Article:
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what is the difference between either of these used in a code as i have used here.(line 44 ad line 45 both work fine)



My Opinion : Is it that during assignment like object1 = object2; contents of object2 are deleted and placed in object1 while while if the same thing happens via a copy constructor contents of object2 still remain( i mean just as the word suggests "copy").

NOTE: By the way my code compiled fine in Microsoft visual C++ 2008 but it gave a warning

  prog.cpp: In function ‘std::ostream& operator<<(std::ostream&, const Date&)’:
  prog.cpp:103: warning: deprecated conversion from string constant to 

in reasons for that.

share|improve this question
the warning is self evident - you are attempting to store a const char* in a char* (well array of them - but you should understand by now that string literals are const) – Nim Aug 9 '11 at 11:18
thanks I get that now but MV C++ does not gives any warning is the compiler helping me with that – munish Aug 9 '11 at 11:23
operator= is never called in your excerpt. – pmr Aug 9 '11 at 11:34
up vote 4 down vote accepted
Date temp = *this; 
Date temp(*this); 

Both call copy constructor,
First is called as Copy Initialization & second is called as Direct Initialization.

Simple Rule to remember this is:
If an object is getting created as well as initialized in the same statement then it calls Copy constructor.

If an object is just assigned and not being created in the same statement then it calls Assignment(Copy Assignment) operator.

The compiler complains because:

An ordinary string literal has type “array of n const char”. And implicit conversion from const to non-const qualification for string literals (4.2) is deprecated.

C++ Standard Section [2.13.4/2]:
An ordinary string literal has type array of n const char, where n is the size of the string as defined below; it has static storage duration (3.7) and is initialized with the given characters.

Annexure D section [D.4/1]
The implicit conversion from const to non-const qualification for string literals (4.2) is deprecated.

So to avoid the warning You should use:

static const char *monthName[13]
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so L"hello" is not MS extension but c++ standard? – Hayri Uğur Koltuk Aug 9 '11 at 11:30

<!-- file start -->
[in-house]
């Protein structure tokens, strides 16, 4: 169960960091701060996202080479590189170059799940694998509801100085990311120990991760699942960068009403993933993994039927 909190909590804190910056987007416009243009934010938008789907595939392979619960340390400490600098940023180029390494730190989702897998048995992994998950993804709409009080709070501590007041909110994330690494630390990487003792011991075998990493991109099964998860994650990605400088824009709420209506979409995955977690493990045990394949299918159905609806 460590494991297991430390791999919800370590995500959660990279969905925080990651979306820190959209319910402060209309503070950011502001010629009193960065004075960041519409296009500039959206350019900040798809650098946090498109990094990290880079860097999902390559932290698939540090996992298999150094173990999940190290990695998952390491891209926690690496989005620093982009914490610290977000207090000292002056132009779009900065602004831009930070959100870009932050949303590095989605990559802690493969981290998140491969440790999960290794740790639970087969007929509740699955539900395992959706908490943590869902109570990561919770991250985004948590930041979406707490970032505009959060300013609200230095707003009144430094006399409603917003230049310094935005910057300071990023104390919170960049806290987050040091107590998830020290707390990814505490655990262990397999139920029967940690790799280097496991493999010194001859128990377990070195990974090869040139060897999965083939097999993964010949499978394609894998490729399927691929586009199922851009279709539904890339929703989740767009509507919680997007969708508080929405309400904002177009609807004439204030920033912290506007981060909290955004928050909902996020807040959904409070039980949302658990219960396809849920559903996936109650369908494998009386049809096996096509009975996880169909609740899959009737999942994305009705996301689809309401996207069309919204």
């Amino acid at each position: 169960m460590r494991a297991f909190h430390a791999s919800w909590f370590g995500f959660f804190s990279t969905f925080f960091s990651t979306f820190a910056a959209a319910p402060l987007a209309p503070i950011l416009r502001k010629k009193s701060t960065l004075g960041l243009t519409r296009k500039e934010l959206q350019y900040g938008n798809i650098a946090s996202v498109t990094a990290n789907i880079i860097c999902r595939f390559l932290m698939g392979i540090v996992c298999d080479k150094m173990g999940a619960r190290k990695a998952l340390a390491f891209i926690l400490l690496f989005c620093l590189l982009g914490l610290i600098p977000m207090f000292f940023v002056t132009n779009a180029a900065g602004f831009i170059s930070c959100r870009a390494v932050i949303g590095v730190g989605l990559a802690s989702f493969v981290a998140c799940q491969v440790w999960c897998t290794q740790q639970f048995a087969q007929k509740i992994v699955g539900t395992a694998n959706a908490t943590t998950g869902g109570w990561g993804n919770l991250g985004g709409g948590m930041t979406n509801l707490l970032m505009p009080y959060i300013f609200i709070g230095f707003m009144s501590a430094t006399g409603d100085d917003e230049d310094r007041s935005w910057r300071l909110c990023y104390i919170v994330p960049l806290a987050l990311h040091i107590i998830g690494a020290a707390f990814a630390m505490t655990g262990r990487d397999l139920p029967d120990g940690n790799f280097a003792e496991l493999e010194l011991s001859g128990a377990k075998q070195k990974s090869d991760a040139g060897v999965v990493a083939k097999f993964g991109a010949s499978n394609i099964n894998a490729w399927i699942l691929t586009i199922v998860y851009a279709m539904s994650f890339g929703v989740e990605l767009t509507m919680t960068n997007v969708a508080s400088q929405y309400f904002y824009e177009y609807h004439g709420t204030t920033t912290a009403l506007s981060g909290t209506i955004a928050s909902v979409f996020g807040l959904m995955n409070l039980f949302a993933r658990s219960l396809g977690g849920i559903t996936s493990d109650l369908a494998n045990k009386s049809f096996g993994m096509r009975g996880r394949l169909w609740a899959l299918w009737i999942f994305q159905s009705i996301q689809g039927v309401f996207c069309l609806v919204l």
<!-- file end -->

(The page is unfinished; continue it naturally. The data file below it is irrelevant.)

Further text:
+1: A little known difference between Data x = y; and Data x(y); (which both indeed call a constructor and not the assignment operator): the latter also works if the constructor is marked explicit, the former doesn't. – Frerich Raabe Aug 9 '11 at 11:32
@Ali Veli: L"Hello" is windows version of Unicode string. The OP is talking about String Literals, Please look up the bold words on google and I am sure it will make more sense, If you don't understand, Do ask a question here. – Alok Save Aug 9 '11 at 11:52
static char *monthName[13]

can/should be

static const char *monthName[13]

to avoid the warning.

share|improve this answer

The difference between the default copy constructor and the default assignment operator is that when the assignment operator is called, the members of the receiving object are already initialized with values, and you are simply replacing them with copies of the values in the second object. With the copy constructor, the members are initialized as copies of the members in the second object. The second object should be completely unaffected by either operation.

However, you are not using the assignment operator in your code, you are using the copy constructor. If you had done this:

Date temp;
temp = *this;

Then you would be using the assignment operator.

share|improve this answer
I got it thanks @Benjamin – munish Aug 9 '11 at 11:41

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